Is your team a rock band?

During the summer months, I spend most of my weekends skydiving. More specifically, I am a skydiving cameraman. Even more specifically, I specialise in being a cameraflyer for competitive Four-way Formation Skydiving teams. I won’t bore you with fine details of what this entails – if you are really interested you can find out here. But, briefly, each team of four skydivers is trying to perform difficult, technical, precision-choreographed manoeuvres in a high-stress situation (i.e. while falling towards the ground at 120m.p.h.) faster than competing teams. Which I, the fifth member, film for later judging.

What has this to do with my work? Everything! It gives me great opportunities to watch how each team functions or dis-functions, and what strategies lead to best results. What I have learnt is that such teams are a bit like rock-bands. They come together for a variety of reasons – some just for fun, hoping to play minor gigs, some with dreams and ambitions of major success. Like rock bands, skydive teams often comprise members with strong egos that may or may not be matched by talent.  The have to work very tightly together to bring off a good performance. And like rock bands, the members can have very strongly held, but very different, convictions about the best way of doing things.

Most significantly of all, they usually have no formal leader, so everyone voices opinions on all decisions, and often very loudly! And just like rock bands, the conflict this causes really surfaces when the pressure is on. Classically, rock bands tour happily together for years, then start to fall apart fast just after they sign a record deal and release an album, with the possibility that they might actually make it big. For skydive teams, that threat of success translates into at, or just before, major national and international competitions.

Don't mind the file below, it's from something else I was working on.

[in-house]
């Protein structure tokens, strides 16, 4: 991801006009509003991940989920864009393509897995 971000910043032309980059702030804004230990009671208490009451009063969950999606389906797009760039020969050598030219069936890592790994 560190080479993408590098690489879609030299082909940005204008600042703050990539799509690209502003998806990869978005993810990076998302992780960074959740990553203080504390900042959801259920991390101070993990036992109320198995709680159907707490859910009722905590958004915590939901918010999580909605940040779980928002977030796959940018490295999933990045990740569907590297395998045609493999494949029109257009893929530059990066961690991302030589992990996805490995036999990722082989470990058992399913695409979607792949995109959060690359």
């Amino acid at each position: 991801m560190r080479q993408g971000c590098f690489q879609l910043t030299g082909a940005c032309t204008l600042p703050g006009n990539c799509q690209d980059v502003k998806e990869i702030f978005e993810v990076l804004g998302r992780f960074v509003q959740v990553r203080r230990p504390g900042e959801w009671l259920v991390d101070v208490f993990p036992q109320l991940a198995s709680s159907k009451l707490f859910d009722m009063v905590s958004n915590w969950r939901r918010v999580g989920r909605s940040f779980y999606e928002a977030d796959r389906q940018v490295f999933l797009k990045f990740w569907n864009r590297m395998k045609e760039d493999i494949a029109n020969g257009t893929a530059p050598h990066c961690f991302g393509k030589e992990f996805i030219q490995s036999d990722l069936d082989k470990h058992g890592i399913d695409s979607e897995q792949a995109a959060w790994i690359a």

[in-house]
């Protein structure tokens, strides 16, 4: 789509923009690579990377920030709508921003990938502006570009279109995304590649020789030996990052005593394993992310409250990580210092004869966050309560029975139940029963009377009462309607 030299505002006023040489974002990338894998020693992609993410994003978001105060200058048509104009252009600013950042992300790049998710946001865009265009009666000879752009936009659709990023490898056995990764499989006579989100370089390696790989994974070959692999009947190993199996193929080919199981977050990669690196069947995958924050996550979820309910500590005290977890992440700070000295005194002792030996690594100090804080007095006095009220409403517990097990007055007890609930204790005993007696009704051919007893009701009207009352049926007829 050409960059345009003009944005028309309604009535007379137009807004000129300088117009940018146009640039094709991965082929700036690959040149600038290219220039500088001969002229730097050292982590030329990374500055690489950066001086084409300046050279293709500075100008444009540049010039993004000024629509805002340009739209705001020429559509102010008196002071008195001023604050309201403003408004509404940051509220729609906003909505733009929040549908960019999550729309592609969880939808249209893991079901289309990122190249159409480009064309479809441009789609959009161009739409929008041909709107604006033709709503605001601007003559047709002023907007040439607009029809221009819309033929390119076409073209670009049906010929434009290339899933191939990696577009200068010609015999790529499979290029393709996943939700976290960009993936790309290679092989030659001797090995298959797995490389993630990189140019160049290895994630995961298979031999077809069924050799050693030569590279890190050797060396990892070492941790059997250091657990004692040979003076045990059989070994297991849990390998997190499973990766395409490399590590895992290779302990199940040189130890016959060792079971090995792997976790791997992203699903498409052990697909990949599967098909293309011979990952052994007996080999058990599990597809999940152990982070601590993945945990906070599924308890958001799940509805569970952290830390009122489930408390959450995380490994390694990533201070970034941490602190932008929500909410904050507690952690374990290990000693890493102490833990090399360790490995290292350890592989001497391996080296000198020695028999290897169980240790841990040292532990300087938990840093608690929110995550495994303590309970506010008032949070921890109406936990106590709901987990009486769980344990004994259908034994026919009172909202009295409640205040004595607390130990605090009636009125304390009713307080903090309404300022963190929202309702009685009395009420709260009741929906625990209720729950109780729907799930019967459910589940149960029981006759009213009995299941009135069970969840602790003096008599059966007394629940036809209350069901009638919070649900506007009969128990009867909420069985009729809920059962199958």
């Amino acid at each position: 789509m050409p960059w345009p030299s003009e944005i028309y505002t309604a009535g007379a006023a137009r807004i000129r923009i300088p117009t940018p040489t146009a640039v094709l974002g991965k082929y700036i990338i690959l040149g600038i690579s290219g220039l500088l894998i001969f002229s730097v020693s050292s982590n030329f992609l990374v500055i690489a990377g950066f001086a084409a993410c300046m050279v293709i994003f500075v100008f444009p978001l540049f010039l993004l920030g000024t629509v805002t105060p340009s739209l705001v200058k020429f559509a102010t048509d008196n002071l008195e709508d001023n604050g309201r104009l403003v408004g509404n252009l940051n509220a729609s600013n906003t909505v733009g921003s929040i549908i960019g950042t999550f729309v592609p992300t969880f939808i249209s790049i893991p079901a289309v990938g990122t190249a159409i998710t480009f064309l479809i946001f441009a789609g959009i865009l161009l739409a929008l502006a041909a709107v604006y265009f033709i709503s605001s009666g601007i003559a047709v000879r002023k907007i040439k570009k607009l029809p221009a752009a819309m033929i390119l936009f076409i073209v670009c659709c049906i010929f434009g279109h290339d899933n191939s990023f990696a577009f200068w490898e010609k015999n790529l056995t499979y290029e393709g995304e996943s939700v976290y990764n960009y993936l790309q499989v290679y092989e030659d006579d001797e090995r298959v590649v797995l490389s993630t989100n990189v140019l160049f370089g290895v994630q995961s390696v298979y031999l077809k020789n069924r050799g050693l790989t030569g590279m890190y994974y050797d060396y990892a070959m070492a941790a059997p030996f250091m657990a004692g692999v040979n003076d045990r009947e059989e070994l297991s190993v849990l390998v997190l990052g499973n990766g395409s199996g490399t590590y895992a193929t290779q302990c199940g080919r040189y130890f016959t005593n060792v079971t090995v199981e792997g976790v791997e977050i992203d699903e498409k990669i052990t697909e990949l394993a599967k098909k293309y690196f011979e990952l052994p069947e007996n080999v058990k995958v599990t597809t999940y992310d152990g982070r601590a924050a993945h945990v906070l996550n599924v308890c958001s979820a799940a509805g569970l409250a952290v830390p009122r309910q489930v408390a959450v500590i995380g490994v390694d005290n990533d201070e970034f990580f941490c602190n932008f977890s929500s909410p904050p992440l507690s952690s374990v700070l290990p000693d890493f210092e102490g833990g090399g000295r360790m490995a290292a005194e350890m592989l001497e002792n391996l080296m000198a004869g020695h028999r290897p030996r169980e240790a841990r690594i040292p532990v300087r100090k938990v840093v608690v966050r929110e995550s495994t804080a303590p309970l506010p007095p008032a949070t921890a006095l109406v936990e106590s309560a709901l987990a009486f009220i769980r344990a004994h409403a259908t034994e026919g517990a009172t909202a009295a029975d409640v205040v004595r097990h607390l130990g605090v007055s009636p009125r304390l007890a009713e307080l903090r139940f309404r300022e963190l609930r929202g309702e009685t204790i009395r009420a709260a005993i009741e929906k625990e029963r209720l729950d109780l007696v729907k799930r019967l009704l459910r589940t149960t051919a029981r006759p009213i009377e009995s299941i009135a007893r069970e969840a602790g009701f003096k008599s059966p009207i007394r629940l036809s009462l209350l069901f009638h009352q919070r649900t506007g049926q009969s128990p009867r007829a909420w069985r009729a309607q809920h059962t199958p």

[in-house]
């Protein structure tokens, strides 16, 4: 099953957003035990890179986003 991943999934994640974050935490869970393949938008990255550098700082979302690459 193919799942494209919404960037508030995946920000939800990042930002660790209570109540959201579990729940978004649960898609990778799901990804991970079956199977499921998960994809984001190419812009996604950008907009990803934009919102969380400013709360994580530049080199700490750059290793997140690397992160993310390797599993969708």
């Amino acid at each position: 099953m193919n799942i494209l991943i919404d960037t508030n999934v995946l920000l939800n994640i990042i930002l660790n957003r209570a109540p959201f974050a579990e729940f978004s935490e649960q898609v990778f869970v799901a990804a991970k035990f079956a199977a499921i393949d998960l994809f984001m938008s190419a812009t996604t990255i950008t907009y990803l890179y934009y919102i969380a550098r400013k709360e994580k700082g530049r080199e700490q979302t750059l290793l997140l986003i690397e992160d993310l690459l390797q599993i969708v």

There are a number of strategies that seem to help.  One major one is for the team to have clarified in advance what they are hoping to achieve, and what resources they are willing to bring (time, money, etc.). Another is when there is a clear leader – either one more-experienced member who is player/coach, or when there is an outside coach.  Failing that, it helps to at least clearly distribute responsibility for different aspects, and have someone designated “captain for the day” on a rotating basis, so not every small decision becomes a point of debate and possible conflict. Lastly, it helps if every member understands that they need to work as hard at keeping the team cohesive and smooth-running as they do at achieving their tasks. That means modifying their own behaviour to be as team-orientated as possible.

We can very easily see how this can translate into the workplace. Do you ever have to operate as part of a team? Are the members of your team all crystal clear and in agreement on the aims, objectives and level of commitment and resources required?  Is there a clear leader, or are responsibilities distributed?  Do you answer to someone external, or just yourselves? Who chairs each meeting?  Do you stop and think before acting or speaking “Will this help or hinder this team achieve its goals?”.

The best skydiving-teams, like the very best rock bands, seem to run like effortless clockwork, to all get on famously, and to win consistently. The truth is that they have to work very hard to perform like that. How does your team compare?

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